Trout in the Town Blog

18/08/2016 - 15:51


As near as I can work out from the archaeology report, this section of river - recently brought back to the surface in dramatic fashion by Sheffield City Council, the EA and the WTT partnership - was buried in a low brick tunnel somewhere around 1853 to 1868. The northern half of the site was certainly buried underground BEFORE the time the 1853 map was produced....and the rest of the brick tunnel was placed over the top of the stream before the map of 1868...

Of course, it is not easy to tell what the water quality was like in that section even BEFORE the stream was buried...and whether there were trout surviving in the stream when it was sealed underground...

What is damned sure is that you couldn't wave a fly fishing rod around in that underground tunnel once they'd built it!

This was still the case until the completion of the massive project to remove the brickwork and create an attractive "pocket park" in the city centre. You might have seen from This Previous Blog Post that SPRITE have already been finding some wonderful invertebrate life here.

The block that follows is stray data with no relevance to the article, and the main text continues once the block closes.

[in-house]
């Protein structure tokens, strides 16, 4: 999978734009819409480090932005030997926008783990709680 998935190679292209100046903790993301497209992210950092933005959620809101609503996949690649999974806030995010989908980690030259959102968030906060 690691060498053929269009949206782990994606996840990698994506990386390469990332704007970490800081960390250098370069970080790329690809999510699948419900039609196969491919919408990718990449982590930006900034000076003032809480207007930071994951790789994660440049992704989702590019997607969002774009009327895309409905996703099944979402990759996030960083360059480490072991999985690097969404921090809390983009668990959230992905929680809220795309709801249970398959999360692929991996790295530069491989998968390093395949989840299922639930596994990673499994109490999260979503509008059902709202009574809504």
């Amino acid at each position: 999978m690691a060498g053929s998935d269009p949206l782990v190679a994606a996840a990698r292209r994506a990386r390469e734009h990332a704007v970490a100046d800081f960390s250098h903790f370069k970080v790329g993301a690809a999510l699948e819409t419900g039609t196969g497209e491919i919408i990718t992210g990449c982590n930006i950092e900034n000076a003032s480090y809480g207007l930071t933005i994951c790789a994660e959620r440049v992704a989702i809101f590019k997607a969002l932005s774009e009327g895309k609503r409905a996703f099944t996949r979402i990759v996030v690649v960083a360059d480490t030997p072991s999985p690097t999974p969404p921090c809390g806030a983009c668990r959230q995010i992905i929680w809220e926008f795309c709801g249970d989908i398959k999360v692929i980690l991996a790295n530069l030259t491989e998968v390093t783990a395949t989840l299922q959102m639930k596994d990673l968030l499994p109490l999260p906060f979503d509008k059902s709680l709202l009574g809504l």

So, unless some other optimistic urban fly-rod explorer tried their hand between the completion of the project and when I was fortunate to revisit the site and show it to the judges of the Canal & Rivers Trust's "Living Waterways" competition, I think the little chap below COULD be the first wild trout landed on a fly for at least 160 years from this section of stream.


Now, that is not a very big fish, but everyone (especially me) was absolutely delighted to see it, briefly, up close before releasing back to its new home. On a personal level, because my other great passion in life is Japanese fly fishing, I am also tickled pink to make the capture with the tenkara methods that have been used in Japanese mountain streams throughout history.

The photos were taken on a visit that took place back in June, and I was back on site yesterday to join in with some of the interviews that were being recorded as part of the Living Waterways awards. I'm keeping everything crossed that this excellent partnership project will win through against some stiff rival projects - and it is fantastic to learn that it has been shortlisted as a finalist...